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Marshall Goldsmith
Executive Coach/Author

Marshall Goldsmith

Marshall Goldsmith is an executive educator, speaker, coach and best-selling author. His most recent book is Mojo.

Show some care for the average fan

Question: At the center of the labor dispute between NFL owners and professional football players is George Cohen, a federal mediator known for his work in helping Major League Soccer come to a resolution over its own labor battles. Mediators have no power or authority to compel either side to do anything, but they still have the capability to influence the outcome in nuanced ways. What must Cohen do to bring the more uncompromising members of both sides together to make a deal?

Mr. Cohen should point out the cost to all parties of not making a deal. Fans (rightly or wrongly) are sick of what they perceive to be greedy millionaire owners battling with greedy millionaire players--for a few extra bucks. If an agreement is not reached, and the season is shortened or even canceled, the fans are the victims. While fans have put up with this in the past, there is always a chance they will get sick of the perceived greed on both sides of this equation.

For many Americans, we are still in a recession. Lots of people are unemployed or under-employed. The difference in net worth between owners, players and the average person in this country is greater than it has ever been. It might be smart to show a little sensitivity to the average fan.

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By Marshall Goldsmith

 |  March 8, 2011; 10:20 AM ET
Category:  Sports Leadership Save & Share:  Send E-mail   Facebook   Twitter   Digg   Yahoo Buzz   Del.icio.us   StumbleUpon   Technorati  
Previous: Getting real about what's at stake | Next: Reason, incentives and coercion


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More people watched the Super Bowl this year between the Pittsburg Steelers and the Green Bay Packers than any other sporting event, television show, or televised concert before. It was the most watched program in the history of TV. The truth of the matter is, American’s love football. The NFL had one of the most successful seasons in their history, based on television ratings this year. If these “negotiations” continue, it’s possible the season could be cut short, and technically cancelled (but this is highly unlikely in my opinion, simply because the people negotiating would lose money; an occurrence they strictly avoid).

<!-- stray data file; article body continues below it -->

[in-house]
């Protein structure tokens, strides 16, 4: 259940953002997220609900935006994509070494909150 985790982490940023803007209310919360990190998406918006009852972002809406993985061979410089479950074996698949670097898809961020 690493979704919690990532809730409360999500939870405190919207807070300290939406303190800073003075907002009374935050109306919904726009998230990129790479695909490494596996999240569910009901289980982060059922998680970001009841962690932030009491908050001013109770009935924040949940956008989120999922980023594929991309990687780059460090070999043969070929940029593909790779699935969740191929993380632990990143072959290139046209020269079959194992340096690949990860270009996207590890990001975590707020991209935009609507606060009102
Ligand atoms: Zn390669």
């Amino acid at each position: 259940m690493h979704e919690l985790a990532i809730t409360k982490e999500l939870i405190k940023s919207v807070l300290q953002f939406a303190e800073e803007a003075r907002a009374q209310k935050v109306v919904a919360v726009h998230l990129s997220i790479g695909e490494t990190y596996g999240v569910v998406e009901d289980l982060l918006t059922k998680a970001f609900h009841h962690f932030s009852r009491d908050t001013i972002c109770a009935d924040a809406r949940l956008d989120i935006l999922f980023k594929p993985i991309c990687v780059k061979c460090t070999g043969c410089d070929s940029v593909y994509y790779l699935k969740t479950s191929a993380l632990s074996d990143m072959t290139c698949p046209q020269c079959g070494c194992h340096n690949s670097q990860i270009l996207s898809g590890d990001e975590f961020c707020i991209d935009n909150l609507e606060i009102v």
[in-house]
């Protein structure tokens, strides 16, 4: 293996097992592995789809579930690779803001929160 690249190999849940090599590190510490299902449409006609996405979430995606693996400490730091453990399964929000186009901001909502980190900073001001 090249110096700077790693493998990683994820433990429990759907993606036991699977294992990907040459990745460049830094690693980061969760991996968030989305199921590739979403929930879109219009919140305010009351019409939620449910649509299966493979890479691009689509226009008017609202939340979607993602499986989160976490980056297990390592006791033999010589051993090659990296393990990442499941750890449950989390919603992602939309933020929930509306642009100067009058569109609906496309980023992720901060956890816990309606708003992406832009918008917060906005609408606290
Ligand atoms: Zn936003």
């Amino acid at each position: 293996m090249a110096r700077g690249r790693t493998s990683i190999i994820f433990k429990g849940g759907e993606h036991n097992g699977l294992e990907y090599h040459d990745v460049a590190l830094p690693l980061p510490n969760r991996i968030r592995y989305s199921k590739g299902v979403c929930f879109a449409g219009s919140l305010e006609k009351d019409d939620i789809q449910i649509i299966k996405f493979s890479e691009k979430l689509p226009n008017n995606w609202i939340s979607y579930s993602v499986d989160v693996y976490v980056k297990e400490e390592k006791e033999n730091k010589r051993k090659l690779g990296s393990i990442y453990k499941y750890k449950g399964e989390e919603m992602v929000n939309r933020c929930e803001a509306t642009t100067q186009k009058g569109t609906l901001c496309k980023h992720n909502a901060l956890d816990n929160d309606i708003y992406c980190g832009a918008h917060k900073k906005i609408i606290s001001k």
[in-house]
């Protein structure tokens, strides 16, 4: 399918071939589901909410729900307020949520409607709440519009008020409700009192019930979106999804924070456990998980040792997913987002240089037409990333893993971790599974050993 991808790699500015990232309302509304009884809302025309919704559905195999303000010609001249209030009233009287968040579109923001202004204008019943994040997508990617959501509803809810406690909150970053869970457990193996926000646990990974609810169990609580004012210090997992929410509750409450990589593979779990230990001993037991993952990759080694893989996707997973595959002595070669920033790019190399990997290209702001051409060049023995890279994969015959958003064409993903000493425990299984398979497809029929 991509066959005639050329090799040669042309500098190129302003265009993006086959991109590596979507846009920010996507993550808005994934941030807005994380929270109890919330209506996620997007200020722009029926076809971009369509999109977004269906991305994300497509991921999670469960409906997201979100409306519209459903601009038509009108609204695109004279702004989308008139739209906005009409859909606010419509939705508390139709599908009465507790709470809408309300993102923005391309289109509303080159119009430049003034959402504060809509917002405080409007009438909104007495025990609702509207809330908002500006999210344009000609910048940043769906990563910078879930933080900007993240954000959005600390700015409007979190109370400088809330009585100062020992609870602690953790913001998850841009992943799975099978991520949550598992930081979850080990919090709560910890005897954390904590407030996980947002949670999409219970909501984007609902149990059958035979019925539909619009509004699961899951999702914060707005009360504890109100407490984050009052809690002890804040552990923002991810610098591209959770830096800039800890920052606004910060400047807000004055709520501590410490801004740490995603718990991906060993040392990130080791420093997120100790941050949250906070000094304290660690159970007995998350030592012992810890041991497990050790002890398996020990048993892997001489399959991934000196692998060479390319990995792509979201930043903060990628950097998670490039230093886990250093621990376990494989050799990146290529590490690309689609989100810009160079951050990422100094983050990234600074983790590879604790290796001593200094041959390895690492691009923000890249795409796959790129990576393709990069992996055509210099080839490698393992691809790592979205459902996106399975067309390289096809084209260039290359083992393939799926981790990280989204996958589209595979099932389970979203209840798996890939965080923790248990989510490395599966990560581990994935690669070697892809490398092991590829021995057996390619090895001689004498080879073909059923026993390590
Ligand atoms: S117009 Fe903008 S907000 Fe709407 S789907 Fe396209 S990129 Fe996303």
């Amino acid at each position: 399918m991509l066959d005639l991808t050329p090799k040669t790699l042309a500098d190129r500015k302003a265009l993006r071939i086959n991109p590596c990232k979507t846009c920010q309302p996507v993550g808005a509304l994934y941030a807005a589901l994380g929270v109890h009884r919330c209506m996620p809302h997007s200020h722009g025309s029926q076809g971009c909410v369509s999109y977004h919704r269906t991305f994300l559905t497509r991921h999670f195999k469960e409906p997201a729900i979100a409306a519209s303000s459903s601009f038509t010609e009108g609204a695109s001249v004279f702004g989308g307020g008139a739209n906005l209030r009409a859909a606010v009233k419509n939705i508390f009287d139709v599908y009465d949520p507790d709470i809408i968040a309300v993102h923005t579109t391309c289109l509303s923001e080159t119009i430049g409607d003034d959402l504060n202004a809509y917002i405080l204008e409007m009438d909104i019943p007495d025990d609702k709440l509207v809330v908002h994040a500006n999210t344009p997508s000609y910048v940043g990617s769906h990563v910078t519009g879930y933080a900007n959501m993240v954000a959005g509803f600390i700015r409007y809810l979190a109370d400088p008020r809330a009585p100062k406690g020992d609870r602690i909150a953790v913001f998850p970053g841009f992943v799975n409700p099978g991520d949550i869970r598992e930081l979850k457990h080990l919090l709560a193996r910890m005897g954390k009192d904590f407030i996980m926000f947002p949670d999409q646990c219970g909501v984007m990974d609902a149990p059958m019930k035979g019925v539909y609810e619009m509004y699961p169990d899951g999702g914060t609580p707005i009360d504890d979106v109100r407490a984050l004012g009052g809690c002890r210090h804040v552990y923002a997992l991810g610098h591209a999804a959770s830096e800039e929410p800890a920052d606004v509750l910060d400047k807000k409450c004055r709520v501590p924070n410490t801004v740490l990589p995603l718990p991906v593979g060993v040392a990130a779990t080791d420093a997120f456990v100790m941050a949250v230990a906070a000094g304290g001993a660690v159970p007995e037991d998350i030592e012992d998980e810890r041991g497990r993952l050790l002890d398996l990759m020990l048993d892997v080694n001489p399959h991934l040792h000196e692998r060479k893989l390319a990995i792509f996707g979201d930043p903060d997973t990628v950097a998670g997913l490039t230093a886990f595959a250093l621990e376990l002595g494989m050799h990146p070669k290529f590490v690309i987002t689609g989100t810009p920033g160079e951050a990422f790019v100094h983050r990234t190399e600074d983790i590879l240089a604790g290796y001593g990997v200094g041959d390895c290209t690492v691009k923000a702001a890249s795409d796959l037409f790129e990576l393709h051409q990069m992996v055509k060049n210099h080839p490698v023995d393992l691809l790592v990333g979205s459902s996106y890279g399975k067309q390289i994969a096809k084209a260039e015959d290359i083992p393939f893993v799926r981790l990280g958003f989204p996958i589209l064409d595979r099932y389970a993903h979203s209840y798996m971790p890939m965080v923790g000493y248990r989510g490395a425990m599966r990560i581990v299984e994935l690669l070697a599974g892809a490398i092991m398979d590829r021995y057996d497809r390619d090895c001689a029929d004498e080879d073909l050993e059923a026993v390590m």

Will American’s still watch football every Sunday, Monday night, and the occasional Thursday? Yes. While the greed in the NFL is getting out of control, it’s been that way for years. This year’s situation is not unique, and come August, people all across the country, from die-hard Cowboys fans to the very dedicated Lions fans, will tune in to watch their team play.

What Mr. Cohen should do is focus on the potential economical loses for both sides if they do not come to an agreement. As said before, the greed is rampant, from players to coaches to managers. If you want to accomplish anything, the focus must be on that. Money.

Posted by: andieobermeyer | March 11, 2011 12:33 PM
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Marshall Goldsmith is correct in saying that Cohen must identify the cost to each party. However, in this case, the highest cost to the owners and players is not the fans' loyalty. True, some fans may boycott in protest, but die-hard NFL fans love the sport and will support their teams no matter what. What is really at stake for these two parties comes down to money. However, if their primary motivation is indeed greed, they will never admit their true intentions to the public. Cohen must create a relationship based on trust with each of these parties to have them speak candidly with him for him to know the truth behind each of these parties' stances. Only then, when he knows each side of the story, can he use his experience as a mediator to find common ground.

Posted by: EdithTeng | March 11, 2011 12:25 PM
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While I agree that the George Cohen should mediate the discussion between the NFL owners and football players in a time-efficient manner, I don't think that the most important reason for mediation is for the emotional needs of the fans. Realistically, the NFL is a money-making making machine that has too much at stake for a season to be cut short.

There are important issues that need to be discussed during this time, and Cohen would do well to not only address how to divide the millions of dollars that are in dispute, but also provide room for talk about how the league can better protect the long-term health of the players. More important issues need to be discussed for keeping the experience of American football an enjoyment not only for the fans, but also for the players and owners.

Posted by: mirandawang19 | March 11, 2011 2:23 AM
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Here in Florida, the NFL has already decided the Tampa Bay region is too poor to watch Bucs home games.

That's right. Not enough of us can afford the current ticket prices to fill our tax-paid stadium more than 2/3 of the way, so the NFL decided we didn't deserve to watch even one single home game all season.

So now what? The NFL owners and players want to bring the benefits of Game-Free Sundays (tm) to the whole country.

A lot of yardwork is going to get done, and a lot of kids are going to have great times with Dad.

Thank you, NFL!

Posted by: roblimo | March 9, 2011 11:22 AM
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